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|43 reviews in total|
drone: 1. A male bee, especially a honeybee, that is characteristically
stingless, performs no work, and produces no honey. Its only function
is to mate with the queen bee 2.To make a continuous low dull humming
sound 3.To pass or act in a monotonous way Any or all of the above
definitions are apt for this utter farce of a remake of the 1973 cult
classic. As a comedy it does the job very well especially in the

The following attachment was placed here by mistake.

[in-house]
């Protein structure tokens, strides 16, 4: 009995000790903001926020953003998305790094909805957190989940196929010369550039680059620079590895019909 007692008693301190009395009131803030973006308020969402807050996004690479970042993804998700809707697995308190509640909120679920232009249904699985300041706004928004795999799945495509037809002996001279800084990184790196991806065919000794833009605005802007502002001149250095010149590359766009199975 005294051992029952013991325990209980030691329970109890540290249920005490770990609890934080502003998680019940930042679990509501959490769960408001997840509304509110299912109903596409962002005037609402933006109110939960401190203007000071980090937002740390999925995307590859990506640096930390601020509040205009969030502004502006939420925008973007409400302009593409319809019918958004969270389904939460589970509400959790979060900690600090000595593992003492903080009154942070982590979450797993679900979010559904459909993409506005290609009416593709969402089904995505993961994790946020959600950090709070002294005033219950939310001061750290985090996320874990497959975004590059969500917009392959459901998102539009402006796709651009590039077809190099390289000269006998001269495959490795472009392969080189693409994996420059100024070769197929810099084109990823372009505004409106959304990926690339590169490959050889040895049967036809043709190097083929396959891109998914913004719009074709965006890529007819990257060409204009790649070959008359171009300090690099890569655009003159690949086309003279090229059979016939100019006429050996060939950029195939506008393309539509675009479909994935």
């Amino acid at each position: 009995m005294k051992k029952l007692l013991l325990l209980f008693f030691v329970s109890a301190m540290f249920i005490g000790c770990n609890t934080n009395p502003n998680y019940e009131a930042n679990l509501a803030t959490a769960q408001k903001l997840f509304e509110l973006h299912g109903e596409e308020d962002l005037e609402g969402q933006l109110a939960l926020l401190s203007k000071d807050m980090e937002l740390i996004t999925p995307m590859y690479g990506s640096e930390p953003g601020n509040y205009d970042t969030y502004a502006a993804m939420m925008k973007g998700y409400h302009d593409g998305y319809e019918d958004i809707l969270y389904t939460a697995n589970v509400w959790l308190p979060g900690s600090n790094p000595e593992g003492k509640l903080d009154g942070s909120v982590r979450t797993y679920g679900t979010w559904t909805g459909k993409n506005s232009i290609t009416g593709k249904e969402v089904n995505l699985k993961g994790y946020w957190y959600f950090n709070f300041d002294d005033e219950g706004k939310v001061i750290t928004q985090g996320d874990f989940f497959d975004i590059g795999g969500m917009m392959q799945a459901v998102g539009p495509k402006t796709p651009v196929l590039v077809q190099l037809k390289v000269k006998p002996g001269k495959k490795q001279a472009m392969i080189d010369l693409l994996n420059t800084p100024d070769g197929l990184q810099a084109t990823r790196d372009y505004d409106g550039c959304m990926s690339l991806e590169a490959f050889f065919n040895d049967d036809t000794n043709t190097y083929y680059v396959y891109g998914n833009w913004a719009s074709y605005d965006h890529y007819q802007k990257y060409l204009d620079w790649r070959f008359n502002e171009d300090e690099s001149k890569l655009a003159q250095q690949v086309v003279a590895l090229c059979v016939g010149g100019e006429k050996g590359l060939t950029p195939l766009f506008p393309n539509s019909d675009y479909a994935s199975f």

penultimate scenes where Nicolas Cage kicks a couple of women who get
in his way and dons a bear suit to join a parade of paganistic and
predominantly female islanders in an attempt to rescue his daughter
from being a human sacrifice to the nature gods. Unfortunately for him,
things are not what they seem and he realizes too late that he was the
intended victim all along.
The misogynistic outlook of director LaButte is clearly evident in portraying the women of Summersisle island as a domineering self-contained self-righteous heartless lot who have absolute control over the few men that do inhabit the island, enslaving them and rendering them speechless by removing their tongues. Far cry from the 1973 original where both genders are treated as equals and respected in whatever occupations they practice.